Going to the Emerald City Comic Con

I read comics as a kid, mostly war. As an adult I read graphic novels from authors like Joe Sacco. Sure, I know who most of the big name super heroes are and I’ve seen more than my share of Star Trek, but superheros, sci-fi, fantasy, and gaming are not really my thing. Superheroes have always bored me: they always seem to be defeating an arch villain while spouting angst ridden thought bubbles wondering if they are strong enough, good enough, and not too much of a freak. I don’t mind a few who do this, Spider Man I’m looking at you, but every time I turn the page of a super hero comic I’m bored. So that I would go to the Emerald City Comic Con might seem a bit of a stretch, but I’ve always been curious and supposedly as someone who makes a living from programming I’m bombarded by my supposed interest in all things geek.

The first thing that struck me was at 10 AM the crowd of people to get in was enormous. I’ve been to big events before but I’d never seen that many people stuffed into a convention center. I was always bumping against people or close to, especially in the exhibition hall. The hall, as in most conferences, was the hub of everything and for someone who doesn’t buy much of what is on display at a comic con it was like going to a mall and not wanting to buy anything. The reality is I spent half of my time window shopping. Fortunately comics are books and I do like to flip through them, especially the different graphic novels, many of which were more geared towards fantasy and heroic, but interesting nonetheless. Of course, I paid a visit to Fantagraphic Books the local Seattle publisher of graphic novels and whose editions I own, and added to there. Perhaps the most interesting of it all were all the comic shop stores with their wares. Yet as much as I leafed through the books looking at issues of Sgt. Rock or GI Combat I’d read (yes, I still could recognize some) and those I had not, I didn’t know what I’d do with any of them if I were to buy them. It was a pleasant entertainment to  browse through them, nostalgic, almost.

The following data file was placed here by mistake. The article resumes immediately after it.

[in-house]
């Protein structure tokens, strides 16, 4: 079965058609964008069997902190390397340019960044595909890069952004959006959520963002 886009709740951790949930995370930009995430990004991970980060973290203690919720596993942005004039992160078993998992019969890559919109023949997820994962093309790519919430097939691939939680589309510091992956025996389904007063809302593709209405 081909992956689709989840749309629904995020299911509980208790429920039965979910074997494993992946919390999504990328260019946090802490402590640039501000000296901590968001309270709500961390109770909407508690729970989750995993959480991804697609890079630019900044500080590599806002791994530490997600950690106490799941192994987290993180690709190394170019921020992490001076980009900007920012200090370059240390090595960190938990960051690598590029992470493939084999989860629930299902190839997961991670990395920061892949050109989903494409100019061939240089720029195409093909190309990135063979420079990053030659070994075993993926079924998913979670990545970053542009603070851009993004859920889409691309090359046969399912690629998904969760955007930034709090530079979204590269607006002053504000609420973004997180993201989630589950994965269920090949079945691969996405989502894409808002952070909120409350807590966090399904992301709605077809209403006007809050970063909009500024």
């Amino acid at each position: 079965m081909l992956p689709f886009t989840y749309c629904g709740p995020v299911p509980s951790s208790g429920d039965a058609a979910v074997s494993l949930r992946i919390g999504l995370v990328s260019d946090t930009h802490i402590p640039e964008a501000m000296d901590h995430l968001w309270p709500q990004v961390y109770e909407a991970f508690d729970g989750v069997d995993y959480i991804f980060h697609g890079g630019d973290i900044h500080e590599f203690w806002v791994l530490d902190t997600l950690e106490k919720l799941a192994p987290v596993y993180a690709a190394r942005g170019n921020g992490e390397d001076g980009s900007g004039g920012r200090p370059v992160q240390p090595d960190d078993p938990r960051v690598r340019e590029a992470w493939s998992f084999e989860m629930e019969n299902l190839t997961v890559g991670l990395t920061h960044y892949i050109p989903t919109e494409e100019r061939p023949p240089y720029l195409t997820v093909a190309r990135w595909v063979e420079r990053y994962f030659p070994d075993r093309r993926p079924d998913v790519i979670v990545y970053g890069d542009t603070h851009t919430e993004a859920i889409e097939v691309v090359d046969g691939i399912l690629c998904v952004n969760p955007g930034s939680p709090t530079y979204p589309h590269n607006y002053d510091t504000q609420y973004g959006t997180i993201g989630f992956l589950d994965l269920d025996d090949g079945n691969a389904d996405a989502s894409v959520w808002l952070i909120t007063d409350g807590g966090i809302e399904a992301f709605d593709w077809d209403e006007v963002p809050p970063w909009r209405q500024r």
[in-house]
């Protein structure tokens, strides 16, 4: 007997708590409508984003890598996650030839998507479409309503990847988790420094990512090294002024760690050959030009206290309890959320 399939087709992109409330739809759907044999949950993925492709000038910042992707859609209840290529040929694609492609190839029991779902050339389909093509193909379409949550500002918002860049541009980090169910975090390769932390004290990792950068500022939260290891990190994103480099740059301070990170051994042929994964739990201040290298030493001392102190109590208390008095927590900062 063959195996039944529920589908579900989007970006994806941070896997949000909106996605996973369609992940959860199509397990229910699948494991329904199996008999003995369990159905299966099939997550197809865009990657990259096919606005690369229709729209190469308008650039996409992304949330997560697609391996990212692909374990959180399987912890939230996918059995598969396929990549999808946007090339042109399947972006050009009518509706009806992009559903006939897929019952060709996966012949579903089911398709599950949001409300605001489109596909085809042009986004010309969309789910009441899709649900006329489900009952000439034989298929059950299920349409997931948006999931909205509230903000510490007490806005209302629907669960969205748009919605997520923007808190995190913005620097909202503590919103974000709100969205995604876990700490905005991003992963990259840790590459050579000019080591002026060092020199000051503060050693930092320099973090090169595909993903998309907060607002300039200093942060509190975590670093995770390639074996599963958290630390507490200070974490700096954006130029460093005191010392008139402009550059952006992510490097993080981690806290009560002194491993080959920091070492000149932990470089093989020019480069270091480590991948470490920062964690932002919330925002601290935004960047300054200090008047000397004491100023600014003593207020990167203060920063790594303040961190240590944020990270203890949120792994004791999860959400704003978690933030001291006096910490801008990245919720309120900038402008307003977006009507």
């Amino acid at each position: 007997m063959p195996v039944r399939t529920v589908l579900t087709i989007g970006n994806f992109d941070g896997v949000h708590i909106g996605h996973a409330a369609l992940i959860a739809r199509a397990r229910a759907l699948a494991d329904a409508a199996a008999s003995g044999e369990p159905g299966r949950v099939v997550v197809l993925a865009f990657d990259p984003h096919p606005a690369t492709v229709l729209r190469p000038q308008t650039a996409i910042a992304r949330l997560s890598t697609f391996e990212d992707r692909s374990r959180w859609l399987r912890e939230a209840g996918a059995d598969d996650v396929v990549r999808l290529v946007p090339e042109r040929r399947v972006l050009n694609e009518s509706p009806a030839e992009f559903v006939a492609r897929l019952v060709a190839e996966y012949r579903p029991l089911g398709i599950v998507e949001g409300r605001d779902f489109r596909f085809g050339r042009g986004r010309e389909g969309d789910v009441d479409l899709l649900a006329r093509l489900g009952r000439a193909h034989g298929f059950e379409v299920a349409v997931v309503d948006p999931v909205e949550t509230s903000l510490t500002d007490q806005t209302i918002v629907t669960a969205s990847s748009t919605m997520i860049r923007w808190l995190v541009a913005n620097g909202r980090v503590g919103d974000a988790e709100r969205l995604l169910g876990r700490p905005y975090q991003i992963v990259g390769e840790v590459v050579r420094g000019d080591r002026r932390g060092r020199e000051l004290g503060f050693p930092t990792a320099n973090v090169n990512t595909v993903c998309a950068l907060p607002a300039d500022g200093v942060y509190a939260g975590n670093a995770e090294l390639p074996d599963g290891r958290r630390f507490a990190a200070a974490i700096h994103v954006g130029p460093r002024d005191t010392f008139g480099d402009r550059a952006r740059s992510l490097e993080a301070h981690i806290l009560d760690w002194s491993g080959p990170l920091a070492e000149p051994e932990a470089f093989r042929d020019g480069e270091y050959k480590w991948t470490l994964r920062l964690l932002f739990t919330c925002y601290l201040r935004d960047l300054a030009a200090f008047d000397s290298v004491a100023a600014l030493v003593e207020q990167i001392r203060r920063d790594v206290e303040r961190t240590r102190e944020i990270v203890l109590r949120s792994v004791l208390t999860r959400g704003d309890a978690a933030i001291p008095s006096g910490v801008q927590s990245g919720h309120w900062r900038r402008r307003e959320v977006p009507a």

What fascinated me the most, though, and what makes the fandom that goes to a comic con so interesting is the loyalty mixed with commerce. For $40 dollars average you could get an autograph of a star, the same for a photo with said star, and for around $20 a sketch or a drawing from one of your favorite artists. That same loyalty is found in the celebrity panels when the audience would come up and ask questions. You could see that many of them didn’t want just an inside story from behind the scenes they wanted to continue their immersive experience where what they love can expand the limits of its genre, whether it be the page or a 45 minute episode, and become larger than just a product, but a living thing that they too have interacted with physically. If you can buy that drawing, which to my mind was the best of the celebrity deals, you, the artist, the work, and you are just that much closer. As a prose writer I’m actually a little envious this. Sure I have signed books but there seems to be a more intense devotion here, or better said, a more wide spread devotion.

They did have enough panels I went to fit my. One on publishing contracts, on on Fantagraphic Books, and the requisite Star Trek actor appearance from John de Lance, Q. His was funny and had the perfect mix of insider information for the fan and enough distance to make fun of the fandom in a way that the fans enjoyed.

In all I found the experience fun and surprisingly entertaining enough to keep me going for the day. Three days? Perhaps not, but it was definitely worth the experience.